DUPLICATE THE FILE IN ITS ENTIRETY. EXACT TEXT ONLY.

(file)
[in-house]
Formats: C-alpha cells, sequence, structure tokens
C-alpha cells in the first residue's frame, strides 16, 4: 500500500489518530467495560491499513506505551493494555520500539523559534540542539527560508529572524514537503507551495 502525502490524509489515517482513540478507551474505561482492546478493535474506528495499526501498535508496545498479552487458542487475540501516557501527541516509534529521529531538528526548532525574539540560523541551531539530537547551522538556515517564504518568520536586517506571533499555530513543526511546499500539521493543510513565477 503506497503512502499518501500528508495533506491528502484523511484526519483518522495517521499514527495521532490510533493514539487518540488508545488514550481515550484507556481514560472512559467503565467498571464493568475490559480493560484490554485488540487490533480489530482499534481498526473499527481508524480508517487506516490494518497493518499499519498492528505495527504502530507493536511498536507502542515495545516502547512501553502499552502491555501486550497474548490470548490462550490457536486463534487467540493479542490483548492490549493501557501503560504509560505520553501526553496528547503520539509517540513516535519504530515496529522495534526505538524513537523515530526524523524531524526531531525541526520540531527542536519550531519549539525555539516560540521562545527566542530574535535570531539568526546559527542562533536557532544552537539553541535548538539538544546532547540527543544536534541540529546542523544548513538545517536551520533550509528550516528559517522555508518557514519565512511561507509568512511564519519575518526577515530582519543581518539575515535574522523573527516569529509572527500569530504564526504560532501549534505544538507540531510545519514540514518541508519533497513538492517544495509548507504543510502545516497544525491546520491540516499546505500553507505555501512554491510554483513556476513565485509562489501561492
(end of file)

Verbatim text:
[in-house]
Formats: C-alpha cells, sequence, structure tokens
C-alpha cells in the first residue's frame, strides 16, 4: 500500500489518530467495560491499513506505551493494555520500539523559534540542539527560508529572524514537503507551495 502525502490524509489515517482513540478507551474505561482492546478493535474506528495499526501498535508496545498479552487458542487475540501516557501527541516509534529521529531538528526548532525574539540560523541551531539530537547551522538556515517564504518568520536586517506571533499555530513543526511546499500539521493543510513565477 503506497503512502499518501500528508495533506491528502484523511484526519483518522495517521499514527495521532490510533493514539487518540488508545488514550481515550484507556481514560472512559467503565467498571464493568475490559480493560484490554485488540487490533480489530482499534481498526473499527481508524480508517487506516490494518497493518499499519498492528505495527504502530507493536511498536507502542515495545516502547512501553502499552502491555501486550497474548490470548490462550490457536486463534487467540493479542490483548492490549493501557501503560504509560505520553501526553496528547503520539509517540513516535519504530515496529522495534526505538524513537523515530526524523524531524526531531525541526520540531527542536519550531519549539525555539516560540521562545527566542530574535535570531539568526546559527542562533536557532544552537539553541535548538539538544546532547540527543544536534541540529546542523544548513538545517536551520533550509528550516528559517522555508518557514519565512511561507509568512511564519519575518526577515530582519543581518539575515535574522523573527516569529509572527500569530504564526504560532501549534505544538507540531510545519514540514518541508519533497513538492517544495509548507504543510502545516497544525491546520491540516499546505500553507505555501512554491510554483513556476513565485509562489501561492